FIBA World Cup: Veteran experience key as Team Canada camp intensifies

TORONTO — What Team Canada lacks in talent it will look to make up for with experience and know-how.

A day after the burgeoning talents of the nation’s basketball scene opted out of playing in China at the end of the month, it was all business at the OVO Athletic Centre on Tuesday. Players were getting their work in with weight training, putting shots up on one basket and working on individual moves on the other.

With the core of Cory Joseph, Kelly Olynyk, Melvin Ejim and Brady Heslip in place, and still plenty more who have experienced the style of play required, there is plenty of reason to believe this team can make up for the absence of bigger names.

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“I think those guys are all good players. They all have a piece to their game that we need,” head coach Nick Nurse said after practice rocking a fresh Raptors championship snapback hat and a Team Canada jacket. “Phil Scrubb can space the floor and shoot. He looks good out there next to Pangos. He looks good out there next to Cory. He looks good as a guy you have to guard. And if you don’t, he’s going to make you pay. I love his feet and his hands and his shot-making ability.

“Melvin, he’s hard work and energy, in, out. You never really know what you’re going to get. He’s kind of an X-factor type of guy. I like him. I’ve liked him for a long time. He went to Iowa State. That always helps, too. I favour him a little bit [laughs].”

On Monday, Nurse talked about the importance of figuring out combinations because of the urgency of having just seven games before the ball goes up for real. Five cuts have to be made before then, as it’ll be a 12-man roster that will play the tournament.

What’s become increasingly clear in understanding which players can fit into multiple rotations best is that the institutional knowledge of having been part of the Canada Basketball program for years on end is going to be a major factor.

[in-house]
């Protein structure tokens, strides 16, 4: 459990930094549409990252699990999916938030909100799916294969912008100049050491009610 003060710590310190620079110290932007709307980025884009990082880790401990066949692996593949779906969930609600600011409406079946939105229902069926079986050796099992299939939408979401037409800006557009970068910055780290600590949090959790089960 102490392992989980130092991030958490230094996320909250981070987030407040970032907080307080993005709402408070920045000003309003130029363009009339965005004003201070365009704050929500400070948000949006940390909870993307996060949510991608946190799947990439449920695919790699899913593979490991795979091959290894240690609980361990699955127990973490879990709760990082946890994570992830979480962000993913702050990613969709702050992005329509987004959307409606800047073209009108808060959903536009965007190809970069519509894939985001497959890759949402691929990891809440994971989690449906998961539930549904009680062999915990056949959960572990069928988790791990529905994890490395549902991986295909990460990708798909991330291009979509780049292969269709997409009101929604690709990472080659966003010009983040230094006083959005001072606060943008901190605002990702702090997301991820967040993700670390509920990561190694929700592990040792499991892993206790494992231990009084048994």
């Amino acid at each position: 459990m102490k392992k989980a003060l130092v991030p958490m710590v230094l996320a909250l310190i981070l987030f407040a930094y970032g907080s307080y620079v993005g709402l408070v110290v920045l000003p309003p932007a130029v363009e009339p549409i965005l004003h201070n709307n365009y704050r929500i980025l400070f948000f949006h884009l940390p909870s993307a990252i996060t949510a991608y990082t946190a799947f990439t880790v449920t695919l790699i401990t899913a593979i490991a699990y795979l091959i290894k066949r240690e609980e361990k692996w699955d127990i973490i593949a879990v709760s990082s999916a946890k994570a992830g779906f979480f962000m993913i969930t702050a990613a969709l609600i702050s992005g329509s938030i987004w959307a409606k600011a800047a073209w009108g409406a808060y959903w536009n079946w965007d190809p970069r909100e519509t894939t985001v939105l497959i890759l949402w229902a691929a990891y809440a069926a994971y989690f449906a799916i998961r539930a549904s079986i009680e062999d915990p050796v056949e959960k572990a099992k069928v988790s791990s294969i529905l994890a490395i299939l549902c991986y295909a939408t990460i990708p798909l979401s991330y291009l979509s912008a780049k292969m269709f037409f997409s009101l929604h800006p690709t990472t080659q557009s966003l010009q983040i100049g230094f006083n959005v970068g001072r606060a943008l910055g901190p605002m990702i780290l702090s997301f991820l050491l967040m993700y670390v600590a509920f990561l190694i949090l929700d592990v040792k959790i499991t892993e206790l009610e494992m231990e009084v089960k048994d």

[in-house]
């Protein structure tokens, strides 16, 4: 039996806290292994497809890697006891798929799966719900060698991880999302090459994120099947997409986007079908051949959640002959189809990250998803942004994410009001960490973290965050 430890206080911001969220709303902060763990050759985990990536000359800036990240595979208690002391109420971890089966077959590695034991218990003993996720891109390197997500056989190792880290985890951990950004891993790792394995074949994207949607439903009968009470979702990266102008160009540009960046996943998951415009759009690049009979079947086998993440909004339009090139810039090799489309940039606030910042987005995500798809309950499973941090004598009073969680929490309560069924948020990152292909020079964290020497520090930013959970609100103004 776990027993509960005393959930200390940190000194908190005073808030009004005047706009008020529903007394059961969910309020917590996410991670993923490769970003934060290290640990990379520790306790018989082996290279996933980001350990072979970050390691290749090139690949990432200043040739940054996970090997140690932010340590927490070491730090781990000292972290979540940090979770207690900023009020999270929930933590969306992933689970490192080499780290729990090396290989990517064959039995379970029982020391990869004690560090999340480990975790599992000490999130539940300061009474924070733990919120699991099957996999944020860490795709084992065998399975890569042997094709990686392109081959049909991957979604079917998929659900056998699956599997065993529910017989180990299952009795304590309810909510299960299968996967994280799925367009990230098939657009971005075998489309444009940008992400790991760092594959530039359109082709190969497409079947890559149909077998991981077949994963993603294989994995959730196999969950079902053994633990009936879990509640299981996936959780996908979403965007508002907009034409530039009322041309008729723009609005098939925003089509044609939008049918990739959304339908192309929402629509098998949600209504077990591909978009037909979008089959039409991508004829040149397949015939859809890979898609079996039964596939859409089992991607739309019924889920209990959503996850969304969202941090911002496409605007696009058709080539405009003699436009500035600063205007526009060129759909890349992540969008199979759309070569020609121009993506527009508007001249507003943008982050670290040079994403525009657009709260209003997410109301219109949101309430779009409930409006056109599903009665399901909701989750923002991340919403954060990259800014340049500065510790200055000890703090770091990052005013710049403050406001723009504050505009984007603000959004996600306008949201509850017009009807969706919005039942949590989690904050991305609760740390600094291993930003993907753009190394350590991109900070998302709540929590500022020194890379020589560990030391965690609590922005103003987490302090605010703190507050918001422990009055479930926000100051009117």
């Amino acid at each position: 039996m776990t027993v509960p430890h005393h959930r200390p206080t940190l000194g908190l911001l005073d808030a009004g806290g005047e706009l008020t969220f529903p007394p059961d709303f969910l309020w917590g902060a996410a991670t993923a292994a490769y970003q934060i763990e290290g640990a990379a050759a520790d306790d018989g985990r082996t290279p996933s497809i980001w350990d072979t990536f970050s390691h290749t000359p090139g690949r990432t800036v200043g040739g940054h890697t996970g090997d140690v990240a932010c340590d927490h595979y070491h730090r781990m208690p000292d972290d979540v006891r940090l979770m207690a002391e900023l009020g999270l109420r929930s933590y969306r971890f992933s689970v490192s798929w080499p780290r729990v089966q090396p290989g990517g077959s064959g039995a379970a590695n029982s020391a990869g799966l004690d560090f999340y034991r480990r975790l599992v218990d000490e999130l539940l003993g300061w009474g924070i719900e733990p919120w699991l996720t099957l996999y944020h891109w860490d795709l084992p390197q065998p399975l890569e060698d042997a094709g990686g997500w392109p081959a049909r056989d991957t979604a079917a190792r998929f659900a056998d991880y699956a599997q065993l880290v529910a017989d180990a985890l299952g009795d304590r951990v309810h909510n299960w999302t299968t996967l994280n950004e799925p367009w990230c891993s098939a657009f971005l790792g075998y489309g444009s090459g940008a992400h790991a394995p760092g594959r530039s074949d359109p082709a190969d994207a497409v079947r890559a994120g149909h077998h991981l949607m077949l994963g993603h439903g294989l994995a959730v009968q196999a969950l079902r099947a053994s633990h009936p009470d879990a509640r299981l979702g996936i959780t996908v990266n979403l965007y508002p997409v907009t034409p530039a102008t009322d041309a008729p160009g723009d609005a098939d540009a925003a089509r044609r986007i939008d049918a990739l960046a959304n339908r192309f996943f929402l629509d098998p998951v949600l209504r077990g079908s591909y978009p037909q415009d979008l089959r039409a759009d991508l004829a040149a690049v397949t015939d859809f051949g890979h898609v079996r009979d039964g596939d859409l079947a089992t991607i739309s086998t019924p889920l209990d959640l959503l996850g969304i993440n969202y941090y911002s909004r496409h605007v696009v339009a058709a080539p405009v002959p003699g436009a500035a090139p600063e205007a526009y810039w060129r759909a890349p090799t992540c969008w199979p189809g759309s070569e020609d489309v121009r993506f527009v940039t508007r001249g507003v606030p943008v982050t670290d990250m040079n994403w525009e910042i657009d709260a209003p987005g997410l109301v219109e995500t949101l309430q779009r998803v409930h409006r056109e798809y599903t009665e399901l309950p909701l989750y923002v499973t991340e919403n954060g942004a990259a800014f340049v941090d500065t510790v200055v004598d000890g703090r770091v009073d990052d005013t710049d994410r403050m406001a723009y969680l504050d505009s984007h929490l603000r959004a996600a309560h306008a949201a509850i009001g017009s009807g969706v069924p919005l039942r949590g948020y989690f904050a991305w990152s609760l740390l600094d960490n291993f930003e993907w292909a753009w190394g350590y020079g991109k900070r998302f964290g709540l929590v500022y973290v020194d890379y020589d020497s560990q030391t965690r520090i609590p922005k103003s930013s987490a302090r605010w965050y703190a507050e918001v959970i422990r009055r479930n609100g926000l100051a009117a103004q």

“It's huge,” Ejim said. “A lot of basketball is just about continuity, and when you can get that off to a good start, when you have guys who you're familiar with, that you know how to play, just tactically knowing where guys are going to be, spacing, and then just about the whole culture is great because you can rely on guys who have been here all the time, who've been a part of it, who know what they're doing, so I think it's been really great. I think we've hit the ground running.”

That they’ve done so while accommodating Nurse’s preference to be flexible is a testament to the basketball IQ and experience on the roster. From FIBA tournaments to the NBA to the G League to Europe, players across the training camp roster have either gone to battle together or against each other and have a good understanding of each other’s tendencies. Unsurprisingly, the standout pairing through the opening couple of days of camp has been Joseph and Olynyk, who have grown up together playing at the grassroots level in Toronto and have risen through the ranks together.

“Me and Kelly, it's easy,” Joseph said after practice. “Kelly has a very high IQ and I would like to think I do, as well. So, it's very easy to play with guys like this. You don't have to waste no more energy out there than we have to, because he gets it. We've been playing together forever now, and our games fit each other and suit each other.”

Cory Joseph dribbles at the OVO Athletic Centre in Toronto. August 5, 2019. (Steve Russell/Toronto Star via Getty Images)
Cory Joseph dribbles at the OVO Athletic Centre in Toronto. August 5, 2019. (Steve Russell/Toronto Star via Getty Images)

Nurse called them the backbone for their commitment to leadership but Joseph made sure to make special mention of Ejim and Heslip as well — guys who have been in the trenches with him for Canada basketball virtually every step of the way. He even suggested that they should be getting more air time for all they’ve contributed along the way, but praised the younger guys who have helped Canada get in this position in the first place.

“They're coming along, they're playing hard, they're learning, and that's all you can ask,” Joseph said. “Once we get in between the lines, they're very talented. I think people forgot, those guys, they got us to this point, you know what I mean?

“I mean yeah, me, Tristan [Thompson], a couple guys played a couple games but those guys had a lot of games where we were in the season. So those young guys are very talented guys. They're coming out here, playing hard, and we're all in.”

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Take the core of Joseph, Olynyk, Ejim, Heslip, Pangos and Scrubb, the healthy praise Nurse had for Oshae Brissett and Andrew Nembhard, and the importance of Khem Birch and Chris Boucher as bigs who offer different dimensions of the position and that’s 10 players out of the 12 who figure to be in line for the final roster.

Beginning with Wednesday’s exhibition against Nigeria, Nurse and the rest of the staff will have to figure out who best helps round out the squad. What he won’t have to worry about is painting the edges with experience over talent or versatility.

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